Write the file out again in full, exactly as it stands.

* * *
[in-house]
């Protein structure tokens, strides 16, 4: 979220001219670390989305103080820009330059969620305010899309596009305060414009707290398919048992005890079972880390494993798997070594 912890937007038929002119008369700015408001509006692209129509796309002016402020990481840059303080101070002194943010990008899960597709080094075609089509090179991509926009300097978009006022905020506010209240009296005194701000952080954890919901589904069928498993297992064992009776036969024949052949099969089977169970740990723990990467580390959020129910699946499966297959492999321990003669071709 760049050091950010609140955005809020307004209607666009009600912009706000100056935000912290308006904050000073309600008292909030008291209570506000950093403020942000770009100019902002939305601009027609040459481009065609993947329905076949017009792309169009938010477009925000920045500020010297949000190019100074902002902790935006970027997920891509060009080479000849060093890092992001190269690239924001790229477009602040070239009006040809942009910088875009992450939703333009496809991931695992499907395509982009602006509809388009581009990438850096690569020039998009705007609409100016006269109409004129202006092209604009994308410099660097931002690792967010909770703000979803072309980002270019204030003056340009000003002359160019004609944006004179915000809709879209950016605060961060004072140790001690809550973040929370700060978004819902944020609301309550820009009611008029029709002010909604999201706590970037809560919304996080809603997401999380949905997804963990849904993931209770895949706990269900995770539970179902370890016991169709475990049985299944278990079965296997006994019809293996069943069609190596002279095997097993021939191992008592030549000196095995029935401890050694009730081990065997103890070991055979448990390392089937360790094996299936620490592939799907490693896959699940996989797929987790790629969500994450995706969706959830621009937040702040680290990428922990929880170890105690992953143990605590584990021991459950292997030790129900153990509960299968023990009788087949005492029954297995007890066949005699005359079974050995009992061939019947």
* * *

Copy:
[in-house]
């Protein structure tokens, strides 16, 4: 979220001219670390989305103080820009330059969620305010899309596009305060414009707290398919048992005890079972880390494993798997070594 912890937007038929002119008369700015408001509006692209129509796309002016402020990481840059303080101070002194943010990008899960597709080094075609089509090179991509926009300097978009006022905020506010209240009296005194701000952080954890919901589904069928498993297992064992009776036969024949052949099969089977169970740990723990990467580390959020129910699946499966297959492999321990003669071709 760049050091950010609140955005809020307004209607666009009600912009706000100056935000912290308006904050000073309600008292909030008291209570506000950093403020942000770009100019902002939305601009027609040459481009065609993947329905076949017009792309169009938010477009925000920045500020010297949000190019100074902002902790935006970027997920891509060009080479000849060093890092992001190269690239924001790229477009602040070239009006040809942009910088875009992450939703333009496809991931695992499907395509982009602006509809388009581009990438850096690569020039998009705007609409100016006269109409004129202006092209604009994308410099660097931002690792967010909770703000979803072309980002270019204030003056340009000003002359160019004609944006004179915000809709879209950016605060961060004072140790001690809550973040929370700060978004819902944020609301309550820009009611008029029709002010909604999201706590970037809560919304996080809603997401999380949905997804963990849904993931209770895949706990269900995770539970179902370890016991169709475990049985299944278990079965296997006994019809293996069943069609190596002279095997097993021939191992008592030549000196095995029935401890050694009730081990065997103890070991055979448990390392089937360790094996299936620490592939799907490693896959699940996989797929987790790629969500994450995706969706959830621009937040702040680290990428922990929880170890105690992953143990605590584990021991459950292997030790129900153990509960299968023990009788087949005492029954297995007890066949005699005359079974050995009992061939019947």